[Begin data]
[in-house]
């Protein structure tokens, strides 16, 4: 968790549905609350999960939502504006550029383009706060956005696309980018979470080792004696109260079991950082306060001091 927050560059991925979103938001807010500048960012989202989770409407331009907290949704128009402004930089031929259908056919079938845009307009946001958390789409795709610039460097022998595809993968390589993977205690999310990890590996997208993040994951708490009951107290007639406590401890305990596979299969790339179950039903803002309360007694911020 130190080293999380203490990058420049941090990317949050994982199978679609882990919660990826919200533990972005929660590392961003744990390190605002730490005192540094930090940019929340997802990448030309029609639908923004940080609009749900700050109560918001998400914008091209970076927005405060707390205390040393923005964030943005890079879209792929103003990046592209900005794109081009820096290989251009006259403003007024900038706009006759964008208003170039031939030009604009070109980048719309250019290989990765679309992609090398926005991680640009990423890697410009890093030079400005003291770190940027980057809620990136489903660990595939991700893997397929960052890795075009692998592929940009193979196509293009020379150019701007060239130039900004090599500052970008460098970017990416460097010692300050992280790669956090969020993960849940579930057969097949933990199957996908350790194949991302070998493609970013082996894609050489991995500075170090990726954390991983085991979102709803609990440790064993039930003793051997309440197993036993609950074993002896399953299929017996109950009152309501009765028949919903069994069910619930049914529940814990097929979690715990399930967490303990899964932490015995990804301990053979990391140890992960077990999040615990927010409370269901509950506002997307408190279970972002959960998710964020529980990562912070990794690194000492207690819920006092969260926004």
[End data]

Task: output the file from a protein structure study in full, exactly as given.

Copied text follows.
[in-house]
């Protein structure tokens, strides 16, 4: 968790549905609350999960939502504006550029383009706060956005696309980018979470080792004696109260079991950082306060001091 927050560059991925979103938001807010500048960012989202989770409407331009907290949704128009402004930089031929259908056919079938845009307009946001958390789409795709610039460097022998595809993968390589993977205690999310990890590996997208993040994951708490009951107290007639406590401890305990596979299969790339179950039903803002309360007694911020 130190080293999380203490990058420049941090990317949050994982199978679609882990919660990826919200533990972005929660590392961003744990390190605002730490005192540094930090940019929340997802990448030309029609639908923004940080609009749900700050109560918001998400914008091209970076927005405060707390205390040393923005964030943005890079879209792929103003990046592209900005794109081009820096290989251009006259403003007024900038706009006759964008208003170039031939030009604009070109980048719309250019290989990765679309992609090398926005991680640009990423890697410009890093030079400005003291770190940027980057809620990136489903660990595939991700893997397929960052890795075009692998592929940009193979196509293009020379150019701007060239130039900004090599500052970008460098970017990416460097010692300050992280790669956090969020993960849940579930057969097949933990199957996908350790194949991302070998493609970013082996894609050489991995500075170090990726954390991983085991979102709803609990440790064993039930003793051997309440197993036993609950074993002896399953299929017996109950009152309501009765028949919903069994069910619930049914529940814990097929979690715990399930967490303990899964932490015995990804301990053979990391140890992960077990999040615990927010409370269901509950506002997307408190279970972002959960998710964020529980990562912070990794690194000492207690819920006092969260926004």